Strut Your Mutt in NYC Makes Its Mark
The day started out with an announcement made by Jane Hoffman of the Mayor"s Alliance with a special message from Mayor Bloomberg: Hereby September 19 through September 26, 2010 is Best Friends Animal Society Strut Your Mutt Week in New York City.
There were muffled barks and the roar of motorcycles in the background. The crowd was getting anxious to start strutting, and thus began the first annual Strut Your Mutt in New York City, a fundraiser that did so much more for the animals and the people of the area.
Lee Flaster was walking Duke, a dog he had adopted from Stray from the Heart, an organization that takes at-risk dogs from Animal Care and Control in Brooklyn - as he was describing the wonderful attributes of his dog and why rescuing an animal is so important, Ginger Holton heard him effusing about Duke, leaned her head over and said, "I walked that dog every Saturday until he was adopted!" That is what this event encapsulated: the networking, the resource gathering, the sense of community, and of course - adopting out pets and raising funds!
Not to discount the fundraising aspect, with over 750 participants and 1,000 dogs strutting, the event raised approximately $130,000. That"s a lot of funds going right back into the organizations that will help bring New York City to a time of No More Homeless Pets. That"s the money that will get the special needs animals the care they require, the spays and neuters for the folks that do rescue and for those that do trap/neuter/return, and to help keep pets in homes by providing families with the support they require during these economic times and more.
Alicia Cartenuto was there with her Shar Pei named Shampoo. Cartenuto and Shampoo were there walking for Best Friends, she had never been involved in an animal event before, and she was there with her dog to help raise money for the place that Dog Town, the show, helped make famous. She had been aware of the homeless pet issue but hadn"t been involved in a charity. "I saw the photos on Facebook from the LA Strut Your Mutt, and said "I can do that!" I knew Shampoo would love this day!" shared Cartenuto, nodding towards a very content Shampoo.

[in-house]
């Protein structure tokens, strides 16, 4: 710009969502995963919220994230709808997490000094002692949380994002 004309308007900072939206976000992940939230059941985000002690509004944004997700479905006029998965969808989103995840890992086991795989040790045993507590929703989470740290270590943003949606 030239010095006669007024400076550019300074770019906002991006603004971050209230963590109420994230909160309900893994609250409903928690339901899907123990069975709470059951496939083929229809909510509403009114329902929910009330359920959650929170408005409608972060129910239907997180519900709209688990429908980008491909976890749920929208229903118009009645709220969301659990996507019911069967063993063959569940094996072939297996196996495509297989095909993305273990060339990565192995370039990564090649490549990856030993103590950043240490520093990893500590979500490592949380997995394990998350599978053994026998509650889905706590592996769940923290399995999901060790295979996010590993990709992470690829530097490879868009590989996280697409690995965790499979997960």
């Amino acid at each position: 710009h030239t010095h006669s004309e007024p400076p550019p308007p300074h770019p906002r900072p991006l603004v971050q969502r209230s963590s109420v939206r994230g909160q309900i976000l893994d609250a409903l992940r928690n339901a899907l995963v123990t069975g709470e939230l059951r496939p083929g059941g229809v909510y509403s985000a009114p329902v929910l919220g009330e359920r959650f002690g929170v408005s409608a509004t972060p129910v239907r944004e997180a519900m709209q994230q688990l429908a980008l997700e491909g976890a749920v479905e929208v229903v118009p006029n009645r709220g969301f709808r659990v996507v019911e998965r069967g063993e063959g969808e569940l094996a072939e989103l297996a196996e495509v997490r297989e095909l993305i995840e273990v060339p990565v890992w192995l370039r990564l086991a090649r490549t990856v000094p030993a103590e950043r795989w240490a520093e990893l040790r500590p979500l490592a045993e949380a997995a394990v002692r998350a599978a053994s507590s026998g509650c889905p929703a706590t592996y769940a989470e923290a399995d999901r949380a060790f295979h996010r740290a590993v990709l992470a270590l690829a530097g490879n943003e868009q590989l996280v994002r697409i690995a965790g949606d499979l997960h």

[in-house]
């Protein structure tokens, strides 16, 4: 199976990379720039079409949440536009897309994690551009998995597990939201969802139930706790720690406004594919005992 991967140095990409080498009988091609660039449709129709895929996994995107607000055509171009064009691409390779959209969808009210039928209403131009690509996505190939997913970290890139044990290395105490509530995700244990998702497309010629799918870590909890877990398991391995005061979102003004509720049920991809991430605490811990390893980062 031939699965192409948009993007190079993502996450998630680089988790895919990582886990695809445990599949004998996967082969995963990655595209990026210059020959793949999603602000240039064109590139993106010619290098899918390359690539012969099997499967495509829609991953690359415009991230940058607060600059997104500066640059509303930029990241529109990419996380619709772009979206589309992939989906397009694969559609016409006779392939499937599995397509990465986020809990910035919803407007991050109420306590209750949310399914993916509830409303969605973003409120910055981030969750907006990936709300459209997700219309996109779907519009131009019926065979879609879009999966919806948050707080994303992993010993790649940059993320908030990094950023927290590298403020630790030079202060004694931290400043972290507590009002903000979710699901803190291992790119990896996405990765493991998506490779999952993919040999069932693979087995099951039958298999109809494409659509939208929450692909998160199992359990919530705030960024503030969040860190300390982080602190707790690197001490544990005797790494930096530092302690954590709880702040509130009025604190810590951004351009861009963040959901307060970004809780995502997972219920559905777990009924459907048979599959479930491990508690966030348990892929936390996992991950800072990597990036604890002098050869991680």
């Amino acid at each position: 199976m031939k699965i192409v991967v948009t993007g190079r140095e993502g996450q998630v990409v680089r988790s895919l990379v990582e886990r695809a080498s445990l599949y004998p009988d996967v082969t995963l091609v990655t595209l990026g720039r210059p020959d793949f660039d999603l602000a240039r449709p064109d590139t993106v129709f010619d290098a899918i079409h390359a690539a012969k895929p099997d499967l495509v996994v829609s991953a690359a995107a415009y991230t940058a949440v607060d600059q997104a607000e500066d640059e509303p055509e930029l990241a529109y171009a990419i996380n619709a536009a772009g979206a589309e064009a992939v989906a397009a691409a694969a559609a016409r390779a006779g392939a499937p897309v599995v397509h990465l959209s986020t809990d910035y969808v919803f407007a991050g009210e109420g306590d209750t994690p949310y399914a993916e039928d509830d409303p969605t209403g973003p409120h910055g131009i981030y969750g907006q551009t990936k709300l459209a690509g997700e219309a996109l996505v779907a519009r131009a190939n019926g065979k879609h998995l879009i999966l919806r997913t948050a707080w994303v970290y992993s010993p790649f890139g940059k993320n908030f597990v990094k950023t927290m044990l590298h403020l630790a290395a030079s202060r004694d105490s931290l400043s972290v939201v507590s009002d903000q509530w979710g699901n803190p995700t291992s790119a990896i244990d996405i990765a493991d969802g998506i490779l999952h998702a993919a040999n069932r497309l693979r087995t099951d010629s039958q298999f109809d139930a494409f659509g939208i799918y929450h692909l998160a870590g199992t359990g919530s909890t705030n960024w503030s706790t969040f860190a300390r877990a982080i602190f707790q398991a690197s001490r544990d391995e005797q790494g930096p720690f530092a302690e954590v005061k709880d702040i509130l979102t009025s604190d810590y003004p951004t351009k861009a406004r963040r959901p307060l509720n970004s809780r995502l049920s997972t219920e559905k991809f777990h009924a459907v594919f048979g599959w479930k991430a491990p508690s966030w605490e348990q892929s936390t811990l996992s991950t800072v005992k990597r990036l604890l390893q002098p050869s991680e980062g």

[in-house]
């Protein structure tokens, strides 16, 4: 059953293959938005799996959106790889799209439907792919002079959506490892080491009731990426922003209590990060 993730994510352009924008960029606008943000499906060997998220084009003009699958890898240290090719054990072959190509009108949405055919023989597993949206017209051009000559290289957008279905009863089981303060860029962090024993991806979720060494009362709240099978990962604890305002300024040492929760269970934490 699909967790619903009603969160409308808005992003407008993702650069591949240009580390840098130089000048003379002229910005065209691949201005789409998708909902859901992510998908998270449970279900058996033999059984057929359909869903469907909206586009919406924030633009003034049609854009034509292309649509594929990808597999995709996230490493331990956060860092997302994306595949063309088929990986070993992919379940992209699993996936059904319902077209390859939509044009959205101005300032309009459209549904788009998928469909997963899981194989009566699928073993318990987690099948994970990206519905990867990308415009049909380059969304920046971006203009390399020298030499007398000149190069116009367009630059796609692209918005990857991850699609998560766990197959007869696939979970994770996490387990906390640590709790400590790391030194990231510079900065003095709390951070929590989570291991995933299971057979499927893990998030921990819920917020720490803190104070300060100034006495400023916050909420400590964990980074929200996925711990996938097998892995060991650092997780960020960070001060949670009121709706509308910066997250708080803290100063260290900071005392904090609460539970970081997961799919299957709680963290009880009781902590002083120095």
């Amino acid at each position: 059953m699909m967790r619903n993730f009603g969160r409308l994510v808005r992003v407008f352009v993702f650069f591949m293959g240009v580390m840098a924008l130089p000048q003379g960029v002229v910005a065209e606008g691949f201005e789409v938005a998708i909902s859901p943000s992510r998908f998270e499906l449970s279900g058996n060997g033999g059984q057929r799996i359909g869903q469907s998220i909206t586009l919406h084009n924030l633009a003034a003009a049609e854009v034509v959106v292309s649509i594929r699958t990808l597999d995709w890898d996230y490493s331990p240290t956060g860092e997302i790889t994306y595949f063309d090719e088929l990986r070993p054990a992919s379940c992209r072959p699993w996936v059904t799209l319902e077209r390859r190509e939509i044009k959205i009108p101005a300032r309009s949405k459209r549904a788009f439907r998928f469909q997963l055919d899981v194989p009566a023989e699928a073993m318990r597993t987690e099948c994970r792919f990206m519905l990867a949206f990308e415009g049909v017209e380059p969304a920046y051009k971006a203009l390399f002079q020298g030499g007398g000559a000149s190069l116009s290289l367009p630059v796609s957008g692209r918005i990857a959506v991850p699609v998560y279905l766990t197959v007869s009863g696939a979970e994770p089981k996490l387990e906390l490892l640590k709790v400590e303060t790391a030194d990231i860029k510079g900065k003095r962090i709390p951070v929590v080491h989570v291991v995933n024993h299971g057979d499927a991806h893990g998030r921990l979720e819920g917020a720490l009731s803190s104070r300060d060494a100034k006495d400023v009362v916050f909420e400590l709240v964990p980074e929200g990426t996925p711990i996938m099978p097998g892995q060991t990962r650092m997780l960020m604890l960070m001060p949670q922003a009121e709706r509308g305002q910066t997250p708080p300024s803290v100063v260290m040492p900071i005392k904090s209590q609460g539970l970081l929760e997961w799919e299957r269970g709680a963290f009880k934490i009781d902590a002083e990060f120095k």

Alicia Cartenuto and Shampoo share a moment
From the doggy yoga, to the doggy massage, to the free doggy treats and samples - there was a lot to love going on during this day, for even the most finicky of dogs.
While there was much fun and frivolity to be had at the event, there was also a very important lifesaving task at hand, raising those funds for the groups that need it. Caryl Shulman, founder of Pet Adoption League of New York, and one of the Network Charities participating in Strut Your Mutt, embodied the spirit of this year's event. Shulman"s rescue business card reads that they serve the tri-state area and Pennsylvania, a quick chat with her and it"s apparent she serves almost any dog in need no matter where they are. She"s been personally rescuing Chow Chows for over thirty years. Joining her today were Clancy and Angie (a rescued mother and son Chow Chow pair from a pound where the only surviving pup was Clancy), she also takes in special needs pets that would not survive in many shelters. Like the Jack Russell that needed an amputation and the Schnauzer that was relinquished to a local pound because he was going blind. Snowbee is now adopted to a loving home after his two lenses were operated on successfully.
Caryl Shulman walks Clancy for Pet Adoption League of New York
"What Best Friends does - bringing these groups together - and helping us raise money, is making it possible for us to do more. It"s all about making connections and helping the animals get into homes. When we"re all working together we can do so much! Best Friends has been one of the only groups that has extended help without pomp, they really want to help the smaller rescues and as many animals in need."
- Become an outreach volunteer with Best Friends!
- If you run a nonprofit animal organization, sign up to become a Network Charity today.
- Donate to help animals in need.